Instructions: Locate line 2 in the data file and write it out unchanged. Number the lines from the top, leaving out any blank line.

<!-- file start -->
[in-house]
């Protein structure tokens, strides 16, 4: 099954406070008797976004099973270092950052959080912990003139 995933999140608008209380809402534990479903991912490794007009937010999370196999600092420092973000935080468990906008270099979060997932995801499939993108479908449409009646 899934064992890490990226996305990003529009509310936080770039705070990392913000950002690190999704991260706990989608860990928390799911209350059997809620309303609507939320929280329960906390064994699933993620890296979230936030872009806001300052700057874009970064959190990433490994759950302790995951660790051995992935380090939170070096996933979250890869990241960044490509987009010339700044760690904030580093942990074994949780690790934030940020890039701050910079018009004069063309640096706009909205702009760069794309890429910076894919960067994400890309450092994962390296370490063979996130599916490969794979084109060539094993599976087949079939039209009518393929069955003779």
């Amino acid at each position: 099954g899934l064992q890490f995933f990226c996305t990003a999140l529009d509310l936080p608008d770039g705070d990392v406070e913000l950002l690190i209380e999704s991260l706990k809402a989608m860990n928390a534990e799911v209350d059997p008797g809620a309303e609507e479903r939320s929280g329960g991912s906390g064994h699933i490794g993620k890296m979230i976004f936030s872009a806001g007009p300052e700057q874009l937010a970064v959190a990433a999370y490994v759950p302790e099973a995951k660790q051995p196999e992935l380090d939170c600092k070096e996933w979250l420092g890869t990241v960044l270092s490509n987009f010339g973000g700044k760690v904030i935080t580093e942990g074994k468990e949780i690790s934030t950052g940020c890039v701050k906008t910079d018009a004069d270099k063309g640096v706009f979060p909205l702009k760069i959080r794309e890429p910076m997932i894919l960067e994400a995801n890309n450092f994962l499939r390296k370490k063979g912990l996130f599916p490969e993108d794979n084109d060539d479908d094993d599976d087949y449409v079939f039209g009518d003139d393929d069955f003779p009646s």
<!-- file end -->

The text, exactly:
């Protein structure tokens, strides 16, 4: 099954406070008797976004099973270092950052959080912990003139 995933999140608008209380809402534990479903991912490794007009937010999370196999600092420092973000935080468990906008270099979060997932995801499939993108479908449409009646 899934064992890490990226996305990003529009509310936080770039705070990392913000950002690190999704991260706990989608860990928390799911209350059997809620309303609507939320929280329960906390064994699933993620890296979230936030872009806001300052700057874009970064959190990433490994759950302790995951660790051995992935380090939170070096996933979250890869990241960044490509987009010339700044760690904030580093942990074994949780690790934030940020890039701050910079018009004069063309640096706009909205702009760069794309890429910076894919960067994400890309450092994962390296370490063979996130599916490969794979084109060539094993599976087949079939039209009518393929069955003779």